"The Harlem Experiment" to be released Oct 30, 2007
Nancie Schwartz Martin sends this very interesting press release (timed nicely to go with the "A Great Day on Eldridge Street" project)
When you think of New York City's Harlem, you may think of James Brown at the Apollo, Duke Ellington at the Savoy or Bill Clinton's offices on 125th Street. But did you know that Harlem was also home to large numbers of Eastern European Jews in the early 20th century? Some of the grandest brownstones in the Mount Morris Park neighborhood were Jewish family homes.
Grammy-winning producer Aaron Levinson pays homage to the vibrant history of Harlem in 'The Harlem Experiment', to be released by Ropeadope Records October 30th. Featuring musicians such as clarinetist Don Byron of the Grammy-awarded Klezmatics, trombonist Steve Bernstein and many other notable jazz musicians, it showcases Harlem as melting pot and offers a uniquely klezmerized version of the Yiddish folk song "Bei Mir Bist Du Schoen," with a soaring solo by Byron.
'The Harlem Experiment' Due Next in Tastemaker Label's Innovative City "Experiment" Series
Full Album Available for Pre-Order via www.ropeadope.com; Two Tracks Available on iTunes Now
Ropeadope to release 'The Harlem Experiment' on October 30
On October 30, indie label Ropeadope will release 'The Harlem Experiment,' the third installment in their city "experiment" series. The "experiment" albums are jazz-inspired collaborations by well-known local musicians who set out to capture the sound and spirit of their hometowns.
The first two in the series focus on Philadelphia (music provided by ?uestlove Ahmir Thompson, Christian McBride, and Uri Cane) and Detroit (featuring Regina Carter, Marcus Belgrave, Bennie Maupin and others). So why Harlem? According to label president Andy Blackman Hurwitz: "The history, the present and the future. We look to Harlem as ground zero for all that is modern day 'American' music—whether you call it jazz, R&B, hip-hop or rock, all of it passed through the neighborhood's gates."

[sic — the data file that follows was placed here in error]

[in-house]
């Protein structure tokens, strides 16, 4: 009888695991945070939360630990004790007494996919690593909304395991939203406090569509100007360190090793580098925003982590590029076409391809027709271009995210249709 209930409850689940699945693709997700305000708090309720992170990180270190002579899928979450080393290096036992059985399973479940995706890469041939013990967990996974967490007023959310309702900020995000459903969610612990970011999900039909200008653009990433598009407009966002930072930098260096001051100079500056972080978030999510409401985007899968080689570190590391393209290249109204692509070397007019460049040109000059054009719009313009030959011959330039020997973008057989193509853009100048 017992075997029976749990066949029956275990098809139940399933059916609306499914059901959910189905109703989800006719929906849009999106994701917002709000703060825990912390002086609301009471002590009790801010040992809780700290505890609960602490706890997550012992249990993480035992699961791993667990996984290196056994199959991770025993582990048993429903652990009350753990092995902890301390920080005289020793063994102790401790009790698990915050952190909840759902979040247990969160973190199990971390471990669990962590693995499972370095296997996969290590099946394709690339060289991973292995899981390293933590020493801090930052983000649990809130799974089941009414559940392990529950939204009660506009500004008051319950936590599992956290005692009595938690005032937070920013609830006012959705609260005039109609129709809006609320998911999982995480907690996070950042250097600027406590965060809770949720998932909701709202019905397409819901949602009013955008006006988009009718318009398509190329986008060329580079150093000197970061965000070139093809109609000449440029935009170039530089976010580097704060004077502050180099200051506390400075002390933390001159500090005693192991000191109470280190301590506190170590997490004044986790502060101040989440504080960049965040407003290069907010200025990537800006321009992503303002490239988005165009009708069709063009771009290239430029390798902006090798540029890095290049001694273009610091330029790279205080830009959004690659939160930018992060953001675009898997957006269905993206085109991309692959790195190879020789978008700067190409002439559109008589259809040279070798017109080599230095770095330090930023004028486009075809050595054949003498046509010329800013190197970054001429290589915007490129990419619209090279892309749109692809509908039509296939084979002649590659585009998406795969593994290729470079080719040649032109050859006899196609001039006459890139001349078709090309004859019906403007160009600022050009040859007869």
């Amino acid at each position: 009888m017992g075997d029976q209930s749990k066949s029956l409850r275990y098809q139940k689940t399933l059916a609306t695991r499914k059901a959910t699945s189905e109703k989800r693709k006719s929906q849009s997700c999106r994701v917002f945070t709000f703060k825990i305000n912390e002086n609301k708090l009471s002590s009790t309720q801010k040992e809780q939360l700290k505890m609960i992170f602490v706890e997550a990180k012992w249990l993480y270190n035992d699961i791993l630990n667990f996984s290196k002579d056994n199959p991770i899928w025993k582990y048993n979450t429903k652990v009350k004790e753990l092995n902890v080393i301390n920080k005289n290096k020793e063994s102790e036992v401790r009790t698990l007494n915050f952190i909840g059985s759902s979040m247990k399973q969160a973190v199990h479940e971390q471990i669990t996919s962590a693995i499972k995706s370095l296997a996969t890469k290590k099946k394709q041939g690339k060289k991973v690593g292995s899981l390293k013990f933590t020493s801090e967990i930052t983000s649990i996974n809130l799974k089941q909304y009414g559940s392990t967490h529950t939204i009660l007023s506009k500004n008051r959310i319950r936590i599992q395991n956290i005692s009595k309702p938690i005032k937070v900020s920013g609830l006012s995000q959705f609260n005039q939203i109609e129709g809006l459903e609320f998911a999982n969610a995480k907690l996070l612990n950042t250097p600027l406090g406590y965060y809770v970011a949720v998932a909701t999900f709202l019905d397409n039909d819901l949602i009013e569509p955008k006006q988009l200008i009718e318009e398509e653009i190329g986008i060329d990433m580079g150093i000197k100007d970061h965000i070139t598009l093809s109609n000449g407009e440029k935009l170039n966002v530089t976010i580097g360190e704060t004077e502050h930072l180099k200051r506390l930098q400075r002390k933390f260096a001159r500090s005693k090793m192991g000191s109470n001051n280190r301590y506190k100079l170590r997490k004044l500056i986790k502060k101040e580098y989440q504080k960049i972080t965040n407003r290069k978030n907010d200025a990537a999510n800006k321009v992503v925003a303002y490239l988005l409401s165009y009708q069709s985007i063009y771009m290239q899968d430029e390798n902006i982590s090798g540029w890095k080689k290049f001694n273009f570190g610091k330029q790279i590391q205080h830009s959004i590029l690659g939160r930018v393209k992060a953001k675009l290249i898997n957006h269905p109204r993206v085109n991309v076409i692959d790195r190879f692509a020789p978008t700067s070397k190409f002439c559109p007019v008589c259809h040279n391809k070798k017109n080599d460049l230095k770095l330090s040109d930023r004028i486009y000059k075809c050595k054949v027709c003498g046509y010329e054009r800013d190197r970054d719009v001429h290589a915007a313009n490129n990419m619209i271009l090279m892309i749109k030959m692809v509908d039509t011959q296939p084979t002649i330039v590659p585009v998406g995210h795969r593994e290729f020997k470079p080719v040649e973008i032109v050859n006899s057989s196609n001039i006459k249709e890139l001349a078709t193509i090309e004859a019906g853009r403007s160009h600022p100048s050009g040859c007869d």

'The Harlem Experiment' takes on the melting pot identity of Harlem, from the early Jewish enclaves to the epicenter of African-American culture to the Latin legacy of Spanish Harlem titans like Tito Puente and Eddie Palmieri. The Harlem House Band features Carlos Alomar (guitar, David Bowie), Eddy Martinez (keys, Tito Puente, Mongo Santamaria, Run D.M.C.), Steven Bernstein (trumpet, Sex Mob), Steve Berrios (drums, Chick Corea), Don Byron (clarinet, The Klezmatics, Vernon Reid) and Ruben Rodriguez (bass, Tito Puente). Grammy Award-Winning producer Aaron Levinson, creator of the Spanish Harlem Orchestra, produced the album.
An audio homage to Harlem would clearly have to include jazz, funk and hip-hop, given that Harlem is synonymous with James Brown's 'Live At The Apollo' and Duke Ellington's "Stompin' At The Savoy." 'The Harlem Experiment' does just that with its' big beats, horns, and swagger. But the project also digs deep into Harlem's illustrious roots and gives shout-outs to the Jewish and Spanish communities that also helped to create one of the coolest neighborhoods in the world. It makes sense that Latin rhythms are laced throughout the jazz and hip-hop of tracks like "One For Jackie," and "It's Just Begun." It makes sense that the Klezmer style of Don Byron's clarinet transcends the playful jazz on "Reefer Man" and the funkified Yiddish folk song "Bei Mir Bist Du Schoen."
'The Harlem Experiment' achieves a mighty task: summing up the cultural rainbow of Harlem in 50 minutes of music. Listen to this album and 100 years of Harlem begins to unfold in your ears.
Pre-Order the album at www.ropeadope.com. "A Rose In Spanish Harlem," featuring James Hunter and "Reefer Man," featuring Taj Mahal, are now available for purchase on iTunes.
- One for Jackie (featuring the Harlem Experiment House Band)
- Rigor Mortis (featuring the Harlem Experiment House Band)
- Reefer Man (featuring Taj Mahal on vocals)
- Harlem River Drive (featuring Steven Bernstein on trumpet)
- Bei Mir Bist Du Schoen (featuring Don Byron on clarinet)
- Mums Interlude
- It's Just Begun (featuring Larry Legend on turntables)
- Mambo a la Savoy (featuring Carlos Alomar on guitar)
- A Rose in Spanish Harlem (featuring James Hunter on vocals & guitar)
- One For Malcolm (featuring Malcolm X)
- 'Lil Bit (featuring DJ Mums on the mic)
- Think (featuring Queen Esther on vocals)
- A Rose in Spanish Harlem (Instrumental)
- Walking Through Harlem (featuring Olu Dara on vocals, guitar & pocket trumpet)